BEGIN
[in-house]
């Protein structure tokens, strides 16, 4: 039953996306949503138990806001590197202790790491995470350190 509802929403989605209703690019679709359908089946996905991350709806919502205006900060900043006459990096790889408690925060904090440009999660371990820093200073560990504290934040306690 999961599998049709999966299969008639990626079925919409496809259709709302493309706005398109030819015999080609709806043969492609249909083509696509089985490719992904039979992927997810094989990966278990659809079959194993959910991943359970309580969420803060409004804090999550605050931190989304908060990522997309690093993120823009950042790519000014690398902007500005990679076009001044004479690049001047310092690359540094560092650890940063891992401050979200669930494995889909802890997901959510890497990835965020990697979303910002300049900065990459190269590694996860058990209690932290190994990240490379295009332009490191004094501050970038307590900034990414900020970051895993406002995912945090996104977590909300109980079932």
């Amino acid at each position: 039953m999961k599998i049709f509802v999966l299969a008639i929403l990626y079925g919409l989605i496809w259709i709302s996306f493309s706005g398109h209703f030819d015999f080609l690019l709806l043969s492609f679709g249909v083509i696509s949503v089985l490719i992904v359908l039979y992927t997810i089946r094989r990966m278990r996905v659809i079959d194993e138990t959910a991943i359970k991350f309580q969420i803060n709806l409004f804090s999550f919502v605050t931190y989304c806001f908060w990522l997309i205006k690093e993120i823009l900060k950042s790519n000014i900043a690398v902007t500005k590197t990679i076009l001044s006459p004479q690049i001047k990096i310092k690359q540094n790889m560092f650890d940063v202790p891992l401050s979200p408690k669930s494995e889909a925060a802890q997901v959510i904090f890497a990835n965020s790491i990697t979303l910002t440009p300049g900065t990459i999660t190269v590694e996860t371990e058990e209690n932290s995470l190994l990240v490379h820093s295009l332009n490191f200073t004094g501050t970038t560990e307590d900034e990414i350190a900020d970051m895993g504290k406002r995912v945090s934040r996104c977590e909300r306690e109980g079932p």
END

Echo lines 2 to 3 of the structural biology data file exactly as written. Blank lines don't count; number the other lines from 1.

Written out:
């Protein structure tokens, strides 16, 4: 039953996306949503138990806001590197202790790491995470350190 509802929403989605209703690019679709359908089946996905991350709806919502205006900060900043006459990096790889408690925060904090440009999660371990820093200073560990504290934040306690 999961599998049709999966299969008639990626079925919409496809259709709302493309706005398109030819015999080609709806043969492609249909083509696509089985490719992904039979992927997810094989990966278990659809079959194993959910991943359970309580969420803060409004804090999550605050931190989304908060990522997309690093993120823009950042790519000014690398902007500005990679076009001044004479690049001047310092690359540094560092650890940063891992401050979200669930494995889909802890997901959510890497990835965020990697979303910002300049900065990459190269590694996860058990209690932290190994990240490379295009332009490191004094501050970038307590900034990414900020970051895993406002995912945090996104977590909300109980079932």
């Amino acid at each position: 039953m999961k599998i049709f509802v999966l299969a008639i929403l990626y079925g919409l989605i496809w259709i709302s996306f493309s706005g398109h209703f030819d015999f080609l690019l709806l043969s492609f679709g249909v083509i696509s949503v089985l490719i992904v359908l039979y992927t997810i089946r094989r990966m278990r996905v659809i079959d194993e138990t959910a991943i359970k991350f309580q969420i803060n709806l409004f804090s999550f919502v605050t931190y989304c806001f908060w990522l997309i205006k690093e993120i823009l900060k950042s790519n000014i900043a690398v902007t500005k590197t990679i076009l001044s006459p004479q690049i001047k990096i310092k690359q540094n790889m560092f650890d940063v202790p891992l401050s979200p408690k669930s494995e889909a925060a802890q997901v959510i904090f890497a990835n965020s790491i990697t979303l910002t440009p300049g900065t990459i999660t190269v590694e996860t371990e058990e209690n932290s995470l190994l990240v490379h820093s295009l332009n490191f200073t004094g501050t970038t560990e307590d900034e990414i350190a900020d970051m895993g504290k406002r995912v945090s934040r996104c977590e909300r306690e109980g079932p």